WellesleyWeston Magazine

WINTER 2013/2014

Launched in 2005, WellesleyWeston Magazine is a quarterly publication tailored to Wellesley and Weston residents and edited to enrich the experience of living in two of Massachusetts' most desirable communities.

Issue link: https://wellesleywestonmagazine.epubxp.com/i/210435

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Page 62 of 211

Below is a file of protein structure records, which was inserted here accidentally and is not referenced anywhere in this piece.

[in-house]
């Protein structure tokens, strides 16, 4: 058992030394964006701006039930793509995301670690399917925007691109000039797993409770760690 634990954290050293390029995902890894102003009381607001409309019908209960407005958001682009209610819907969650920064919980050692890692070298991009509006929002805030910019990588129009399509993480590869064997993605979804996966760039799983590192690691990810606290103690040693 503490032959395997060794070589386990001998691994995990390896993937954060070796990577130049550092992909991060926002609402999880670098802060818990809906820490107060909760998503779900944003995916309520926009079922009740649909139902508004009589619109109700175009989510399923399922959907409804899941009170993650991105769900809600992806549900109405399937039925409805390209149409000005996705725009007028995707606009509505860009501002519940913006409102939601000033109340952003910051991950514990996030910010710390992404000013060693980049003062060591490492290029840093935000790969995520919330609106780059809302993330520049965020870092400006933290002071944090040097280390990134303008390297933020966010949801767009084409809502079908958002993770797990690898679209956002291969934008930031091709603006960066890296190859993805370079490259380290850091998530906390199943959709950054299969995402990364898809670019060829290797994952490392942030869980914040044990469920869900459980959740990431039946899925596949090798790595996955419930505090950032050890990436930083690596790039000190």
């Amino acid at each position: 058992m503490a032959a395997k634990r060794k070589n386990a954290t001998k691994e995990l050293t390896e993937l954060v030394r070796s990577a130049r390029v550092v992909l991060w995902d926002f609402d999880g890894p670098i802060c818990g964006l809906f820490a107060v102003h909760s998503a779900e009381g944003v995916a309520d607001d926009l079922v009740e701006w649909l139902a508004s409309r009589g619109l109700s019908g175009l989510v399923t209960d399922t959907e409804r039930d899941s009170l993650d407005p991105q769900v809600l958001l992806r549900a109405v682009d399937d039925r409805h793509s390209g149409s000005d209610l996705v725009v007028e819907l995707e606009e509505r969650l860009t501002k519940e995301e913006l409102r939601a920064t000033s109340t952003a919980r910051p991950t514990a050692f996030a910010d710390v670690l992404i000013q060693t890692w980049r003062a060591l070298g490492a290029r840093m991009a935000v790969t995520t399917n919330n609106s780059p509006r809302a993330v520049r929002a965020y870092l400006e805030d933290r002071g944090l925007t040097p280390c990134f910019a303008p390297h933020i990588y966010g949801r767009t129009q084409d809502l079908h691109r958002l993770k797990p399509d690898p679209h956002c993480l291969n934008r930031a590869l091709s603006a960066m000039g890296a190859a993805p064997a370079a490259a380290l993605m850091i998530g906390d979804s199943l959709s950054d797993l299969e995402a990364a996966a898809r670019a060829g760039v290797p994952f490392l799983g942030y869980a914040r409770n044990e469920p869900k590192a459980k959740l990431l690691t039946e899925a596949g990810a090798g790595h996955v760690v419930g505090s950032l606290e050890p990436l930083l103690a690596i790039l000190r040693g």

Four attributes came up again and again: the ing students who had never held a power tool. "I think that ignites a passion in some kids," he ability to communicate clearly, comfort with says, marveling at how they went in one year from carving spoons to building Adirondack chairs. collaboration in settings real and virtual, Lussier was hired on a three-year contract. If the job he's doing still suits the school board adaptability, and a willingness to take risks. and himself, he hopes to continue beyond 2015. While his office on Kingsbury Street is a long That last quality poses a challenge for com- way from Pennsylvania Avenue, he relishes being in a position to bridge the gap between those munities like Wellesley, with its high expecta- who set policy and those who make it work. tions for success. "There's a real discomfort with any sort of failure," Lussier says. "It's hard [for me] to hear to someone say, 'Gosh, I'm interested in taking that course, but I don't want to get a bad grade. …'If that's the prevalent theme, then we failed as a system." As he oversees the drafting of a new strategic vision for Wellesley schools, Lussier hopes to broaden the definition of success. Not every student should feel as if he or she should shoot to get into Harvard, Yale, or another Ivy League school. "We want to prepare kids to be college ready, but we really want to prepare kids to have options, knowing that they are going to have an infinite number," he says. To that end, he added, the high school offers students a variety of pathways, be it indepth study of art or of math or science. Students can take accelerated courses or go off campus or online for college classes. For those who are adept with their hands, Lussier pointed to the woodshop program in middle in high school. According to Lussier, "Great teaching can exist in what has sometimes been seen as non-academic settings." He was particularly impressed when he watched instructors guid- 61 w i n t e r 2 0 1 3 / 2 0 1 4 | We l l e s l e y We s t o n M a g a z i n e school and the photography and jewelry labs

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